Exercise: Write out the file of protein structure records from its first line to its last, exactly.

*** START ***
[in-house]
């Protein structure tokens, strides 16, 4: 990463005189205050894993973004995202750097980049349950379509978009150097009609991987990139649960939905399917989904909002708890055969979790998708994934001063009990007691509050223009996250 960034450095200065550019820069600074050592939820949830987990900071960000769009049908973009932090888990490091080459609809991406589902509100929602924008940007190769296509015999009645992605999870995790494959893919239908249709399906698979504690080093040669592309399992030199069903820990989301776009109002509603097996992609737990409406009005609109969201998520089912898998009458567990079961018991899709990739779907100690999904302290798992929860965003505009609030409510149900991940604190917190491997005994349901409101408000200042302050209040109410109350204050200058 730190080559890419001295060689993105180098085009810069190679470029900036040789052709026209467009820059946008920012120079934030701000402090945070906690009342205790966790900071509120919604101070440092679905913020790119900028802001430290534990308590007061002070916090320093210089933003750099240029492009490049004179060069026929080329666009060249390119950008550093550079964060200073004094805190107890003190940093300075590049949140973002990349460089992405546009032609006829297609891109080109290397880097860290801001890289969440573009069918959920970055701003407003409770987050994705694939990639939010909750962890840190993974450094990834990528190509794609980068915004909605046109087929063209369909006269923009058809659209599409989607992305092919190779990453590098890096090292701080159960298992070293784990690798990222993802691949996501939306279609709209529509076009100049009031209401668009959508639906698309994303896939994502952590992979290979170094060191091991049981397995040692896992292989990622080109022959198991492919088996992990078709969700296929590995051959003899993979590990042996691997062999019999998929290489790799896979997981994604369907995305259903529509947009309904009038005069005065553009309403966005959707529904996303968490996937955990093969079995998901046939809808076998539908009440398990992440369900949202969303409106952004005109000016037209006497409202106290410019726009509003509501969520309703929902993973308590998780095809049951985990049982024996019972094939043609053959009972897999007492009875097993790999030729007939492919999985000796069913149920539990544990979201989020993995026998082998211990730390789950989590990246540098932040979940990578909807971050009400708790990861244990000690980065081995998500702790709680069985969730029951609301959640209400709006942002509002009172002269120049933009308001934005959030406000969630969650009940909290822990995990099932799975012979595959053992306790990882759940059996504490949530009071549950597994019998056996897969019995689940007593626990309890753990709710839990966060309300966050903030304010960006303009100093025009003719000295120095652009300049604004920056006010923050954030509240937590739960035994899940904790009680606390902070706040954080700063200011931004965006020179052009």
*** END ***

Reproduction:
[in-house]
């Protein structure tokens, strides 16, 4: 990463005189205050894993973004995202750097980049349950379509978009150097009609991987990139649960939905399917989904909002708890055969979790998708994934001063009990007691509050223009996250 960034450095200065550019820069600074050592939820949830987990900071960000769009049908973009932090888990490091080459609809991406589902509100929602924008940007190769296509015999009645992605999870995790494959893919239908249709399906698979504690080093040669592309399992030199069903820990989301776009109002509603097996992609737990409406009005609109969201998520089912898998009458567990079961018991899709990739779907100690999904302290798992929860965003505009609030409510149900991940604190917190491997005994349901409101408000200042302050209040109410109350204050200058 730190080559890419001295060689993105180098085009810069190679470029900036040789052709026209467009820059946008920012120079934030701000402090945070906690009342205790966790900071509120919604101070440092679905913020790119900028802001430290534990308590007061002070916090320093210089933003750099240029492009490049004179060069026929080329666009060249390119950008550093550079964060200073004094805190107890003190940093300075590049949140973002990349460089992405546009032609006829297609891109080109290397880097860290801001890289969440573009069918959920970055701003407003409770987050994705694939990639939010909750962890840190993974450094990834990528190509794609980068915004909605046109087929063209369909006269923009058809659209599409989607992305092919190779990453590098890096090292701080159960298992070293784990690798990222993802691949996501939306279609709209529509076009100049009031209401668009959508639906698309994303896939994502952590992979290979170094060191091991049981397995040692896992292989990622080109022959198991492919088996992990078709969700296929590995051959003899993979590990042996691997062999019999998929290489790799896979997981994604369907995305259903529509947009309904009038005069005065553009309403966005959707529904996303968490996937955990093969079995998901046939809808076998539908009440398990992440369900949202969303409106952004005109000016037209006497409202106290410019726009509003509501969520309703929902993973308590998780095809049951985990049982024996019972094939043609053959009972897999007492009875097993790999030729007939492919999985000796069913149920539990544990979201989020993995026998082998211990730390789950989590990246540098932040979940990578909807971050009400708790990861244990000690980065081995998500702790709680069985969730029951609301959640209400709006942002509002009172002269120049933009308001934005959030406000969630969650009940909290822990995990099932799975012979595959053992306790990882759940059996504490949530009071549950597994019998056996897969019995689940007593626990309890753990709710839990966060309300966050903030304010960006303009100093025009003719000295120095652009300049604004920056006010923050954030509240937590739960035994899940904790009680606390902070706040954080700063200011931004965006020179052009």